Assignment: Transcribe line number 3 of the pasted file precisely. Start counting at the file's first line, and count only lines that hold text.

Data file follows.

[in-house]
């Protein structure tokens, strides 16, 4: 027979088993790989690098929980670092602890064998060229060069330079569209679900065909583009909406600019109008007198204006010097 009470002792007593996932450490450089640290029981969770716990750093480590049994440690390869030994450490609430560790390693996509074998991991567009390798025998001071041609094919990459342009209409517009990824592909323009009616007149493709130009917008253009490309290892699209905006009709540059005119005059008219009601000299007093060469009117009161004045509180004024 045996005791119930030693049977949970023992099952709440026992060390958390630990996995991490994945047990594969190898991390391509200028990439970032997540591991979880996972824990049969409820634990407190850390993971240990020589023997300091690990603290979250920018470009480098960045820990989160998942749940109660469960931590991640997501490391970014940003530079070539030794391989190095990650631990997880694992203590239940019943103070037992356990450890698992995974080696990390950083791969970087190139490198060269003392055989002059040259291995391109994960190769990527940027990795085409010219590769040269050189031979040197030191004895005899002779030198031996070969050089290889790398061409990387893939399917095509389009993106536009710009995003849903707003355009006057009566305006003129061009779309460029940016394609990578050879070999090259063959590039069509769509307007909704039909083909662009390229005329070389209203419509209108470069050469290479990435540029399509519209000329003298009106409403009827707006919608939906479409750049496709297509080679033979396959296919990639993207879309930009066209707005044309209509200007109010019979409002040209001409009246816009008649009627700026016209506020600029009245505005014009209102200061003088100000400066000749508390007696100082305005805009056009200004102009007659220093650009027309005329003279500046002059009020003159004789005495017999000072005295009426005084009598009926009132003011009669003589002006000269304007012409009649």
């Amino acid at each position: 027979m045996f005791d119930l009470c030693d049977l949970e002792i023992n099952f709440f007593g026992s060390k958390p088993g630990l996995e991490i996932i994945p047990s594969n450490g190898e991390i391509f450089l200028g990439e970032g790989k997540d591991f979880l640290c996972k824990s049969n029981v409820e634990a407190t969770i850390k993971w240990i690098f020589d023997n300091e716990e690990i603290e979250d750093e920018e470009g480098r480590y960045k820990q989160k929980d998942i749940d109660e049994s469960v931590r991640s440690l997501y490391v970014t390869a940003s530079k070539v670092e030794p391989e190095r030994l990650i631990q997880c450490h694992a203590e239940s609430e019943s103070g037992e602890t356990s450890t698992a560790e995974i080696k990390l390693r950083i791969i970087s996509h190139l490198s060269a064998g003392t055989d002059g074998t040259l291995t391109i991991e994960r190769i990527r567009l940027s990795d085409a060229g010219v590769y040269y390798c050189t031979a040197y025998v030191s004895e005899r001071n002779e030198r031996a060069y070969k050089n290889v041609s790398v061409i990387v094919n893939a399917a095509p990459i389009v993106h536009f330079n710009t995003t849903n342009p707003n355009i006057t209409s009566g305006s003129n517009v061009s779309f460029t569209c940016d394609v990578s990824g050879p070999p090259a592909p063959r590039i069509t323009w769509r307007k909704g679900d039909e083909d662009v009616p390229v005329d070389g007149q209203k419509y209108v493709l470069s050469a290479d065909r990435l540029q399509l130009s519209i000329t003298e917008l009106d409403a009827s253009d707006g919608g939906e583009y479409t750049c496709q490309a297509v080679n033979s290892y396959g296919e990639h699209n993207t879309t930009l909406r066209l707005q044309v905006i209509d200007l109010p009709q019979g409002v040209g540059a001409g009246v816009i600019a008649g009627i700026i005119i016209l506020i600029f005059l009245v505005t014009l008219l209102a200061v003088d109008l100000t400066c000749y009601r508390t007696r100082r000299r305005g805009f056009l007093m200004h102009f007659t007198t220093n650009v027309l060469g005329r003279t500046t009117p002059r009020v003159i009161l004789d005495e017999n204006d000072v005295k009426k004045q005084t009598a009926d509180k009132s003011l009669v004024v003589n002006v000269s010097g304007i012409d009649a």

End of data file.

């Amino acid at each position: 027979m045996f005791d119930l009470c030693d049977l949970e002792i023992n099952f709440f007593g026992s060390k958390p088993g630990l996995e991490i996932i994945p047990s594969n450490g190898e991390i391509f450089l200028g990439e970032g790989k997540d591991f979880l640290c996972k824990s049969n029981v409820e634990a407190t969770i850390k993971w240990i690098f020589d023997n300091e716990e690990i603290e979250d750093e920018e470009g480098r480590y960045k820990q989160k929980d998942i749940d109660e049994s469960v931590r991640s440690l997501y490391v970014t390869a940003s530079k070539v670092e030794p391989e190095r030994l990650i631990q997880c450490h694992a203590e239940s609430e019943s103070g037992e602890t356990s450890t698992a560790e995974i080696k990390l390693r950083i791969i970087s996509h190139l490198s060269a064998g003392t055989d002059g074998t040259l291995t391109i991991e994960r190769i990527r567009l940027s990795d085409a060229g010219v590769y040269y390798c050189t031979a040197y025998v030191s004895e005899r001071n002779e030198r031996a060069y070969k050089n290889v041609s790398v061409i990387v094919n893939a399917a095509p990459i389009v993106h536009f330079n710009t995003t849903n342009p707003n355009i006057t209409s009566g305006s003129n517009v061009s779309f460029t569209c940016d394609v990578s990824g050879p070999p090259a592909p063959r590039i069509t323009w769509r307007k909704g679900d039909e083909d662009v009616p390229v005329d070389g007149q209203k419509y209108v493709l470069s050469a290479d065909r990435l540029q399509l130009s519209i000329t003298e917008l009106d409403a009827s253009d707006g919608g939906e583009y479409t750049c496709q490309a297509v080679n033979s290892y396959g296919e990639h699209n993207t879309t930009l909406r066209l707005q044309v905006i209509d200007l109010p009709q019979g409002v040209g540059a001409g009246v816009i600019a008649g009627i700026i005119i016209l506020i600029f005059l009245v505005t014009l008219l209102a200061v003088d109008l100000t400066c000749y009601r508390t007696r100082r000299r305005g805009f056009l007093m200004h102009f007659t007198t220093n650009v027309l060469g005329r003279t500046t009117p002059r009020v003159i009161l004789d005495e017999n204006d000072v005295k009426k004045q005084t009598a009926d509180k009132s003011l009669v004024v003589n002006v000269s010097g304007i012409d009649a």